The performance metric application user interface within the electronic mail application may include various visualizations of metric data and controls associated with performance metric computations. Composite gauge 722 provides information associated with “operating margin for Model T30 bicycle”. The gauge is complemented by numeric display of change in the metric and a down arrow indicating the trend of the metric.

Diagram 728 in the center of the user interface shows relationships between different metrics such as metrics that report to the “operating margin for Model T30 bicycle” metric and metrics to which “operating margin for Model T30 bicycle” reports. Each metric is displayed with a gauge and numeric information conveying its status.

View details 724 provide options to a user for selecting different analysis and report types. Actions section 726 provides options for various user actions such as printing, emailing, updating data, and so on associated with the metric in view. If the emailing option is selected the user interface may revert to standard user interface of the electronic mail application 720.

Panel 730 of the user interface provides details about the metric owner (e.g. contact information), as well as metric view 732 displaying status of the metric with the previous period's score. The personal information of the metric owner may be retrieved from a Contacts database of the electronic mail application 720.

Composite gauge 722 is one example of visual representations of metric data. Other visualizations may include one or more indicators such as circled check marks, check marks, flags, pie chart icons, traffic signs, traffic lights, and the like, which utilize shape and color to convey performance metric information to the user. The indicators employ geometric units to visualize business performance and show magnitude, patterns of structured and unstructured data, interrelationships, causalities, and dependencies. Through visualizing outputs of quantitative models business users may be enabled to make faster, more relevant decisions based on data that is readily interpreted. A background color or shape of the visualizations may be used to reflect the performance metric status according to a scheme (e.g. green for on target, yellow for slightly off target, and red for off target).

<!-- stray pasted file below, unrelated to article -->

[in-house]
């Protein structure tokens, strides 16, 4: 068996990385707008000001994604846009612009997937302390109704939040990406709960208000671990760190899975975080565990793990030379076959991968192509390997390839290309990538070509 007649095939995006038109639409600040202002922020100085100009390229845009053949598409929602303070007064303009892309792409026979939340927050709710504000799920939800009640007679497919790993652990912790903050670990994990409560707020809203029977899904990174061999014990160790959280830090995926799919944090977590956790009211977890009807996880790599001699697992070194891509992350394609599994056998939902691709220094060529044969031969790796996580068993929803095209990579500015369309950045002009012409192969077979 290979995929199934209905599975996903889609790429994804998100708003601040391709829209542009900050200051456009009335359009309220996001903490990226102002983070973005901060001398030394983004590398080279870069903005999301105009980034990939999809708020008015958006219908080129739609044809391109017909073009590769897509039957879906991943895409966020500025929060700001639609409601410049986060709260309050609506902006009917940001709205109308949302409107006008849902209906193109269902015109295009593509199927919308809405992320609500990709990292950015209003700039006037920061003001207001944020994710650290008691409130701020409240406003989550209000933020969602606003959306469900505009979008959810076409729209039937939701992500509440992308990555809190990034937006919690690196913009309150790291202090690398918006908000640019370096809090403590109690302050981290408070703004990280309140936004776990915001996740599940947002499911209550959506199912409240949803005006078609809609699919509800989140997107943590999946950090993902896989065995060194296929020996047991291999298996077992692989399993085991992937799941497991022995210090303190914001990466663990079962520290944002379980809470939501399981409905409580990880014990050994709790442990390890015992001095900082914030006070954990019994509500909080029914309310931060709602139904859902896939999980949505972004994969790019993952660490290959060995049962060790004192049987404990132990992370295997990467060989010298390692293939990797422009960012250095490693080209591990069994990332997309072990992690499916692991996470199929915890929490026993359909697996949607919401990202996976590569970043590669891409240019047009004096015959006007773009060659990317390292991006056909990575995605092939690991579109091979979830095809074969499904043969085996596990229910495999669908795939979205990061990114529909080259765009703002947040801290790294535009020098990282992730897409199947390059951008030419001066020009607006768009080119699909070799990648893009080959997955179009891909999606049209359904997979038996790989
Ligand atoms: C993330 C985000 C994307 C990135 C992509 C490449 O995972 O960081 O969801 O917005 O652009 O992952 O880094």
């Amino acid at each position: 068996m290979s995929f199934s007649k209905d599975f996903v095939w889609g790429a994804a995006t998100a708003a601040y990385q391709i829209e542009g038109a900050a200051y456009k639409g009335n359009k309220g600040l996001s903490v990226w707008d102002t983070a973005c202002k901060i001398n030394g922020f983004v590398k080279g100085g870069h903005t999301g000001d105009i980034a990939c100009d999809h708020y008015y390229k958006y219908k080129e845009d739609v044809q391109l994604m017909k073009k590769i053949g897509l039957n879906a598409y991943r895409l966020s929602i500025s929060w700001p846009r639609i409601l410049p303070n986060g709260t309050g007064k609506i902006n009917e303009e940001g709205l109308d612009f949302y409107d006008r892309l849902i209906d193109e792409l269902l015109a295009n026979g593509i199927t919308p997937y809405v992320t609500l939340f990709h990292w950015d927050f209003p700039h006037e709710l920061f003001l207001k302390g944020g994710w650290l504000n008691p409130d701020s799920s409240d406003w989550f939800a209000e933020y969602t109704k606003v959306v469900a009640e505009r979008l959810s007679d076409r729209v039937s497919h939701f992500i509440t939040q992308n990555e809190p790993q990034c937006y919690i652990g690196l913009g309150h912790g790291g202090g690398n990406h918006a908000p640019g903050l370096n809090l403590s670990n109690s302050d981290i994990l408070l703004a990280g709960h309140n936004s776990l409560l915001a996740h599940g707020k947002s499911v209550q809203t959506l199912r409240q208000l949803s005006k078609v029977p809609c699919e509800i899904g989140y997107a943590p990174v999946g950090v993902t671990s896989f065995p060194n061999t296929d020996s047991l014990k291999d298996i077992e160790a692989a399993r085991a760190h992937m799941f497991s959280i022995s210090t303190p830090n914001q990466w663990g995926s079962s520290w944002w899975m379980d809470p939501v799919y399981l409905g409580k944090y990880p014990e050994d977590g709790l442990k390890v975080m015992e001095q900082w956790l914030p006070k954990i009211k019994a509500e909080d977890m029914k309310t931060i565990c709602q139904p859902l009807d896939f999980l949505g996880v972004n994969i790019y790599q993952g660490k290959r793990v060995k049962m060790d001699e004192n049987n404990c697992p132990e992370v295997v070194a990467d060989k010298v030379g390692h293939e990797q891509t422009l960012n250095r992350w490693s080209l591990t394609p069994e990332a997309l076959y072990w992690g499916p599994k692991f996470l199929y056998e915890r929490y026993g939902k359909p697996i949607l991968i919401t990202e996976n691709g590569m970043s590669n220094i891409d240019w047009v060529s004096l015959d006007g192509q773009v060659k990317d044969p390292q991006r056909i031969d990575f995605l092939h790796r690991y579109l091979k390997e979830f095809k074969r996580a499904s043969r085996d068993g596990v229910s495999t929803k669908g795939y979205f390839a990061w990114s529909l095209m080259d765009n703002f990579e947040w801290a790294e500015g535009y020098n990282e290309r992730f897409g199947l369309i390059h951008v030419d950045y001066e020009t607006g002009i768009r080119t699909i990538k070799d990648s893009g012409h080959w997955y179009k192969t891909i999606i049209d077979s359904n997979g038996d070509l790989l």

FIG. 8 illustrates an example service based architecture in which an application for performance metrics with collaborative features may be deployed. Service based architectures are an increasingly popular style for building software applications that use services available in a network such as the web. They promote loose coupling between software components so that they can be reused. Applications in a service based architecture are built based on services. A service is an implementation of a well-defined business functionality, and such services can then be consumed by clients in different applications or business processes.